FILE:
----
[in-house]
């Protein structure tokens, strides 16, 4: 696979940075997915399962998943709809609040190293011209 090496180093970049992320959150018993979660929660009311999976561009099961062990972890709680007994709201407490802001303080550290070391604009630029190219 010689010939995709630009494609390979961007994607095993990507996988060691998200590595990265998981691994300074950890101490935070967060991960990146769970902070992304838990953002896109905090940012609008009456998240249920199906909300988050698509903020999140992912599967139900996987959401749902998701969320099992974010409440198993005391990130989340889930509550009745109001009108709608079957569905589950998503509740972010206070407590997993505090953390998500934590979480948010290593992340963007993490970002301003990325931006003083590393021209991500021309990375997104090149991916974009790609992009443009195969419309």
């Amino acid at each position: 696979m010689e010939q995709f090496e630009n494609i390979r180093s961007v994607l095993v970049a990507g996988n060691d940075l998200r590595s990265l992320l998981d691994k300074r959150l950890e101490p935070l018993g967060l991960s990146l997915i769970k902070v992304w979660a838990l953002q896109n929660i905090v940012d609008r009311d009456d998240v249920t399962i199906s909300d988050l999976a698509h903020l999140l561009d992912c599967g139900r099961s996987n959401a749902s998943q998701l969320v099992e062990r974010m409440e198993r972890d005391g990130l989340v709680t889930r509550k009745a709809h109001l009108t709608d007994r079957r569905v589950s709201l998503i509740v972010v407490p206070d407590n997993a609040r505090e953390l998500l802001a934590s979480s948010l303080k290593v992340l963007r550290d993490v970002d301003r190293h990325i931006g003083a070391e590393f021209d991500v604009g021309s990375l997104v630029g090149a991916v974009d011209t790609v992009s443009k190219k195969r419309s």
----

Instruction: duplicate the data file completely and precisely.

[in-house]
């Protein structure tokens, strides 16, 4: 696979940075997915399962998943709809609040190293011209 090496180093970049992320959150018993979660929660009311999976561009099961062990972890709680007994709201407490802001303080550290070391604009630029190219 010689010939995709630009494609390979961007994607095993990507996988060691998200590595990265998981691994300074950890101490935070967060991960990146769970902070992304838990953002896109905090940012609008009456998240249920199906909300988050698509903020999140992912599967139900996987959401749902998701969320099992974010409440198993005391990130989340889930509550009745109001009108709608079957569905589950998503509740972010206070407590997993505090953390998500934590979480948010290593992340963007993490970002301003990325931006003083590393021209991500021309990375997104090149991916974009790609992009443009195969419309």
């Amino acid at each position: 696979m010689e010939q995709f090496e630009n494609i390979r180093s961007v994607l095993v970049a990507g996988n060691d940075l998200r590595s990265l992320l998981d691994k300074r959150l950890e101490p935070l018993g967060l991960s990146l997915i769970k902070v992304w979660a838990l953002q896109n929660i905090v940012d609008r009311d009456d998240v249920t399962i199906s909300d988050l999976a698509h903020l999140l561009d992912c599967g139900r099961s996987n959401a749902s998943q998701l969320v099992e062990r974010m409440e198993r972890d005391g990130l989340v709680t889930r509550k009745a709809h109001l009108t709608d007994r079957r569905v589950s709201l998503i509740v972010v407490p206070d407590n997993a609040r505090e953390l998500l802001a934590s979480s948010l303080k290593v992340l963007r550290d993490v970002d301003r190293h990325i931006g003083a070391e590393f021209d991500v604009g021309s990375l997104v630029g090149a991916v974009d011209t790609v992009s443009k190219k195969r419309s």